Sahelian farmer representatives visit Italy
A group of farmers' representatives from four Sahelian countries spent a week in Italy in May, visting farms, agricultural associations and international organizations. The visit was set up by Italian non-governmental organizations (NGOs) active in the Sahel with the aim of introducing the two worlds to each other and exploring areas of possible collaboration. Italian organizations participating in the exchange included Terra Nuova, Crocevia, CIPSI and Comunità Impegno Servizio Volontariato (CISV).
On their trip to Italy, the representatives visited a consumer organization in Tuscany, rice and dairy farms in Piedmont, a biodynamic poultry farm and a farm practising organic horticulture in Lazio, as well as several international organizations in Rome. They also held discussions with Italian professional agricultural organizations on trade and policy questions like the future of the Lomé Convention and the upcoming World Trade Organization negotiations.
At the end of the week, Paul Ouédraogo from Burkina Faso, summed up his impressions: "Italian agriculture is very specialized and depends heavily on industry. It is also vulnerable because of its specialized nature and this is why they have started planning alternative strategies for diversifying the crops, like organic farming. It's interesting to see that they are returning to some of the mainstays of African farming strategies".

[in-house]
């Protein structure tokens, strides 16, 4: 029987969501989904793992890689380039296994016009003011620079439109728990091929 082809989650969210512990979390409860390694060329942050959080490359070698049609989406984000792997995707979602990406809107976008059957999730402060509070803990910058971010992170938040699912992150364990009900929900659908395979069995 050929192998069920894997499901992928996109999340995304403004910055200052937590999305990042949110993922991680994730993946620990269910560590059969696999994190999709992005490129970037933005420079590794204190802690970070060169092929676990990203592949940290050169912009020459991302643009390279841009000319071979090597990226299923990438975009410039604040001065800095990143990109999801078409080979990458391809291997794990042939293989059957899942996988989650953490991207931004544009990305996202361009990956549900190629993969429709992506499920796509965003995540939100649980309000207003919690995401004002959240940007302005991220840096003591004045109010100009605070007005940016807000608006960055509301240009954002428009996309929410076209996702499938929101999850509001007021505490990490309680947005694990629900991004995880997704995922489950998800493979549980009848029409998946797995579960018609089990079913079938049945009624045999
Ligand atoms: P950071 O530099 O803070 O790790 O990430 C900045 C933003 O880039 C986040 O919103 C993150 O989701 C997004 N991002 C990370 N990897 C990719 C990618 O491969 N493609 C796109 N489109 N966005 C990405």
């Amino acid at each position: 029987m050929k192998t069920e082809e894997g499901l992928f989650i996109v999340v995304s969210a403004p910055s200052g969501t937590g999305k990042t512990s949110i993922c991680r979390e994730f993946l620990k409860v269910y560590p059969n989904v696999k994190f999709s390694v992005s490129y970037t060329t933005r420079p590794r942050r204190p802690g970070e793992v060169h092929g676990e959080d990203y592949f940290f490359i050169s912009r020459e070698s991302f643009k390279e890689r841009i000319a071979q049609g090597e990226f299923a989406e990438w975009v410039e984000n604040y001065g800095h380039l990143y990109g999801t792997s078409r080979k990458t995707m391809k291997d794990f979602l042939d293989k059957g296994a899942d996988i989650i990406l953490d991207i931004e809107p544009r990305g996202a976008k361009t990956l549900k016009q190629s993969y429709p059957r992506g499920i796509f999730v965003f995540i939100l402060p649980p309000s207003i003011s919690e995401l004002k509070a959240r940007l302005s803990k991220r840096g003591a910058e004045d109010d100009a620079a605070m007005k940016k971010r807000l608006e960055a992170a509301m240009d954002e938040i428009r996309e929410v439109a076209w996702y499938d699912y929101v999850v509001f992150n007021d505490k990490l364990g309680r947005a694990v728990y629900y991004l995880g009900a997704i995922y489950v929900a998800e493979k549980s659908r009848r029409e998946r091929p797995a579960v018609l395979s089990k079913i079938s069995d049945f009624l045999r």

Demba Keita from Senegal, where the farmers' organizations are partners in FAO's Special Programme for Food Security, said: "In our countries the problem is not only increasing agricultural output but also helping producers get organized to gain access to markets."
The Sahel stretches from the islands of Cape Verde to Chad, and is home to 45 million people. The Platform aims to give a voice to the farming, fishing and herding families of the Sahel - some 60 percent of the population of the region. The aim is to help them to:
The international community has been committed to promoting development in the Sahel since the devastating drought in 1973-74, which provoked the deaths of thousands of men, women and children. Two major organizations operate in the area: the Committee for drought control in the Sahel (CILSS), which groups nine countries in the region, and the Club du Sahel which groups ten northern countries.
14 June 1999